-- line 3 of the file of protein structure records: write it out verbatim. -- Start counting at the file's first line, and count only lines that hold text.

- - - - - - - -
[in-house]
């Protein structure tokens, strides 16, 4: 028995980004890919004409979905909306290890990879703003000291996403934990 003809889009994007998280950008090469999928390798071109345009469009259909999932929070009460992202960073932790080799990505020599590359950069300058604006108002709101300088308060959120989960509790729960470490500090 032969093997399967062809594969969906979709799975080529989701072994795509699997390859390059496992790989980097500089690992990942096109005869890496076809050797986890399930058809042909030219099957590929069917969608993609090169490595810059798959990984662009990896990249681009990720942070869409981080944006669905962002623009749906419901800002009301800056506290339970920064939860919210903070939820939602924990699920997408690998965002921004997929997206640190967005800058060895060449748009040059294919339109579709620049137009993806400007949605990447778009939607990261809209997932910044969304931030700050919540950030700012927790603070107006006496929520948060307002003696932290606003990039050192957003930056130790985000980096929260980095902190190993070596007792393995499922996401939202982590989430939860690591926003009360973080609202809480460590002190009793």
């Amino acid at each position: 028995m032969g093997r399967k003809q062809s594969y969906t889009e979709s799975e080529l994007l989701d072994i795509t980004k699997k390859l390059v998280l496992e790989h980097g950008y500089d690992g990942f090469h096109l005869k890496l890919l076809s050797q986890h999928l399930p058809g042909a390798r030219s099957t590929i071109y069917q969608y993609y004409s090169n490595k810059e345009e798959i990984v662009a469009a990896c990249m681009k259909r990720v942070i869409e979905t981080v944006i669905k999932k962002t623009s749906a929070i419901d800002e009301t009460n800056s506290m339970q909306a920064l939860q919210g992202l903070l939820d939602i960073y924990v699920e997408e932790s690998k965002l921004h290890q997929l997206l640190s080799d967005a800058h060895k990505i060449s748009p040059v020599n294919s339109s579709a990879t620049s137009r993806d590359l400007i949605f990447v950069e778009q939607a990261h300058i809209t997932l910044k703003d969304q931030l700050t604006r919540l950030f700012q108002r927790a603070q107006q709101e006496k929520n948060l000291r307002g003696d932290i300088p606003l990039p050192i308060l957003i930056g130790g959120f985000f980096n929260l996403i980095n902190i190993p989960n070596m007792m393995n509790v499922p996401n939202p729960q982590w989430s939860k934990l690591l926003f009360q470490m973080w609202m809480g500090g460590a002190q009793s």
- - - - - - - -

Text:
């Amino acid at each position: 028995m032969g093997r399967k003809q062809s594969y969906t889009e979709s799975e080529l994007l989701d072994i795509t980004k699997k390859l390059v998280l496992e790989h980097g950008y500089d690992g990942f090469h096109l005869k890496l890919l076809s050797q986890h999928l399930p058809g042909a390798r030219s099957t590929i071109y069917q969608y993609y004409s090169n490595k810059e345009e798959i990984v662009a469009a990896c990249m681009k259909r990720v942070i869409e979905t981080v944006i669905k999932k962002t623009s749906a929070i419901d800002e009301t009460n800056s506290m339970q909306a920064l939860q919210g992202l903070l939820d939602i960073y924990v699920e997408e932790s690998k965002l921004h290890q997929l997206l640190s080799d967005a800058h060895k990505i060449s748009p040059v020599n294919s339109s579709a990879t620049s137009r993806d590359l400007i949605f990447v950069e778009q939607a990261h300058i809209t997932l910044k703003d969304q931030l700050t604006r919540l950030f700012q108002r927790a603070q107006q709101e006496k929520n948060l000291r307002g003696d932290i300088p606003l990039p050192i308060l957003i930056g130790g959120f985000f980096n929260l996403i980095n902190i190993p989960n070596m007792m393995n509790v499922p996401n939202p729960q982590w989430s939860k934990l690591l926003f009360q470490m973080w609202m809480g500090g460590a002190q009793s």